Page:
Each of these assets directly supports the viability of the amphibious landing in their own specialised way. However, a strong case can be made that it is the landing craft’s capability that is the key to the success of an extended amphibious operation. It also is the most suited for a range of other tasks such as disaster and humanitarian relief. Their low draft, open vehicle/cargo area and forward ramp make them ideal for not only for littoral areas but for use on inland waterways and rivers. It is, therefore, useful to explore them, their capabilities and contribution to expeditionary operations.
The basic configuration used in the LCVP and Daihatsu-class continues to be reflected even today in most landing craft that have been developed. Most have a central payload area with a forward ramp, a relatively flat bottom, and traditional propulsion system. They have grown in size drawing on the Landing Craft Tank (LCT) also used in World War II with the ability to carry not just troops but trucks and armoured vehicles as well. The LCM-8 (Landing Craft Medium) is typical of this traditional design and is used by the US Navy and Army, as well as by forces in Australia, Laos, Cambodia, Vietnam, Thailand and India. With a capacity of 54,360kg and a top speed of 12 knots (17km/h) they are also widely employed off-shore and on large river ways.
The US is pursuing a replacement for the LCM. In 2017 the US Army awarded a contract to Vigor Shipyards in Portland Oregon valued at $979.8 million for the Manoeuvre Support Vessel (Light) (MSV (L). This 30 meter vessel will be faster at 18 knots (33 km/h) and have a greater payload including the heavier M1A2 Abrams main battle tank (MBT). A Vigor statement noted: “Our MSV (L) design was developed in partnership with BMT following a detailed study of the Army’s unique needs and the available design options. The tri-bow monohull is an innovative yet deceptively simple design that provides superior manoeuvrability and stability in high sea states, through the littorals and within inland waterways.” The contract calls for one prototype vessel, four vessels in low rate production and up to thirty two additional vessels by 2027. The first MSV(L) is scheduled for delivery in 2019.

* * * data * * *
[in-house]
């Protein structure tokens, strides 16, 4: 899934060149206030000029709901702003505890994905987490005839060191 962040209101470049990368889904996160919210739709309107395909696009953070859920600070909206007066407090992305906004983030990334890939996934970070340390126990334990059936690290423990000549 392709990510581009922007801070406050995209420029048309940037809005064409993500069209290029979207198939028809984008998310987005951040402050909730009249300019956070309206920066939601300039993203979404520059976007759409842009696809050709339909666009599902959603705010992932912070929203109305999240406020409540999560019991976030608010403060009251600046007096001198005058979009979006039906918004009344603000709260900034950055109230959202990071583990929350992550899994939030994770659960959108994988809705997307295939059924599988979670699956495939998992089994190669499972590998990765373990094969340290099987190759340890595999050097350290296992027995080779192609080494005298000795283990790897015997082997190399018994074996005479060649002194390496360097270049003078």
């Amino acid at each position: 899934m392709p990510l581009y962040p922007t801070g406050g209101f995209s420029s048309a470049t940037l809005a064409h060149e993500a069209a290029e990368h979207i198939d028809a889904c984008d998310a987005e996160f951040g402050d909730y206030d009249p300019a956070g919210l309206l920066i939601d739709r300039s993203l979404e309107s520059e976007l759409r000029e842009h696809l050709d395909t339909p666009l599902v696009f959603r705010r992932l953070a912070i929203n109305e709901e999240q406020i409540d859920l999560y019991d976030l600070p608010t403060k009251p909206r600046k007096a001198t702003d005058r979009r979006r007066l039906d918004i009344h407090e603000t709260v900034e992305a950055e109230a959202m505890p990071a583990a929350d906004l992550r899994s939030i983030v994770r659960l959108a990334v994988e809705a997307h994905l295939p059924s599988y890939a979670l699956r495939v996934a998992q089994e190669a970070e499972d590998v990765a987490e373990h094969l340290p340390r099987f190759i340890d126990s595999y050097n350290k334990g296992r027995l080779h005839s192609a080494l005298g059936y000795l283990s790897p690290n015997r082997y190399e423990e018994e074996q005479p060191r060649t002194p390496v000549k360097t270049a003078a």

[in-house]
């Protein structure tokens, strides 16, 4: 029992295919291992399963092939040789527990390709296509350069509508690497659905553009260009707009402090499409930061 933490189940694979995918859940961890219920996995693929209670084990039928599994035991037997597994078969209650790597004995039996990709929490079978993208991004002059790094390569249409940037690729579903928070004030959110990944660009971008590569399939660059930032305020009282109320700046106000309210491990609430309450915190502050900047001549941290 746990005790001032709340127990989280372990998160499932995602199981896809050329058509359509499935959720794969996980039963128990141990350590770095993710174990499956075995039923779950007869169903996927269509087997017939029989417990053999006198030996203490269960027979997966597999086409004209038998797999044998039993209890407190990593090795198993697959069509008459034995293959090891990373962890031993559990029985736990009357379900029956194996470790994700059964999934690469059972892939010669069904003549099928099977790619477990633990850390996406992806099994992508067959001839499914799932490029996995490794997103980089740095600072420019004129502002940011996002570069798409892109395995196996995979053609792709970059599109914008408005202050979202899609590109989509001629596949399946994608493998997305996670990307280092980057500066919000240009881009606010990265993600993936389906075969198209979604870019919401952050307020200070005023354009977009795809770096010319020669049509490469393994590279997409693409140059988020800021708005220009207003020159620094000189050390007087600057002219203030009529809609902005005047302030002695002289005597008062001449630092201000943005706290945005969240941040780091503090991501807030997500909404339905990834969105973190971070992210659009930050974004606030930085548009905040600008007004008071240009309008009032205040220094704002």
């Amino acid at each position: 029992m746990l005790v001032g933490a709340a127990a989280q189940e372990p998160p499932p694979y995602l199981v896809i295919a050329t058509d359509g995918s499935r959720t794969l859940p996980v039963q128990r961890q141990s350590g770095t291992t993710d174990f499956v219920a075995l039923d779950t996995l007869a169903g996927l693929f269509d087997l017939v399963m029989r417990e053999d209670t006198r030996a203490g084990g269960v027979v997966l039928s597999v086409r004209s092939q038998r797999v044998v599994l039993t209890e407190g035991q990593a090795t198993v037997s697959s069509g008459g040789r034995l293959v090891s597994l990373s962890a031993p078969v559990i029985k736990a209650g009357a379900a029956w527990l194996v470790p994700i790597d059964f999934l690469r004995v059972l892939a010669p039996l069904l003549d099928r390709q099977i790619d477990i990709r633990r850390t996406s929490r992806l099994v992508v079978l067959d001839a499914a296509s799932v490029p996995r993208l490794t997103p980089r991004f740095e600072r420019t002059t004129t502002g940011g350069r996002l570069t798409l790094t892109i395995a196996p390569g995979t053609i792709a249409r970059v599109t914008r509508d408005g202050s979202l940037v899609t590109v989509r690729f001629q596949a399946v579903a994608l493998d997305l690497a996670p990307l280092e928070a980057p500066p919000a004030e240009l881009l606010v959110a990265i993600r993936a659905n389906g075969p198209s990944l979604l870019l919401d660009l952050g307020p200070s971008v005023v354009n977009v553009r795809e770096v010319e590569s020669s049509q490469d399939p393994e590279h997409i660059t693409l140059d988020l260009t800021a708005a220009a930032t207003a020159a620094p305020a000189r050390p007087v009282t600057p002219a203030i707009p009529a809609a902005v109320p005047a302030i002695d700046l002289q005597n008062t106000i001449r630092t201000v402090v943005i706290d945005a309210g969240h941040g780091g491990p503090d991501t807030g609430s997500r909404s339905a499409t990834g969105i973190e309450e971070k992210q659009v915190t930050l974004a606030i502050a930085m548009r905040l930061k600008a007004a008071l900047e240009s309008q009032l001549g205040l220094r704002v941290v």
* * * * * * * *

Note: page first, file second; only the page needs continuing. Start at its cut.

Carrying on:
The Spanish firm Navantia has also developed and sold its own LCM design. The LCM-1E uses water jet propulsion and has a capacity to carry a Main Battle Tank (MBT) or six trucks or 170 troops. With a 22 knots (41 km/h) maximum speed it is one of the fastest landing craft. Loading can be achieved through either the forward and stern ramp, which also assists craft to transfer loads from one craft to another. An analysis provided by Navantia demonstrated that the LMC-1E could move more loads to the beach faster than traditional LCM designs. Even transiting 20nm per trip from ship to beach the 1E could complete twice as many round trips in less time as the LCM-8. It has been acquired by Spain, Italy, Australia, and Turkey.
The latter two navies are fielding them in conjunction with their Landing Helicopter Dock (LCD) ships that are based on Spain’s Juan Carlos I multi-purpose amphibious assault ship. This ship, as well as many of the latest amphibious ships, has a ‘well deck’, a feature that has significantly expanded the ability to deploy landing craft more widely and in far distant operations. The well deck can be flooded and accessed by landing craft through an aft door or ramp. This allows craft to be transported in the ship and then floated so that they can exit under their own power. The well deck also facilitates the faster reloading of landing craft allowing them to return to the beach with additional loads more rapidly.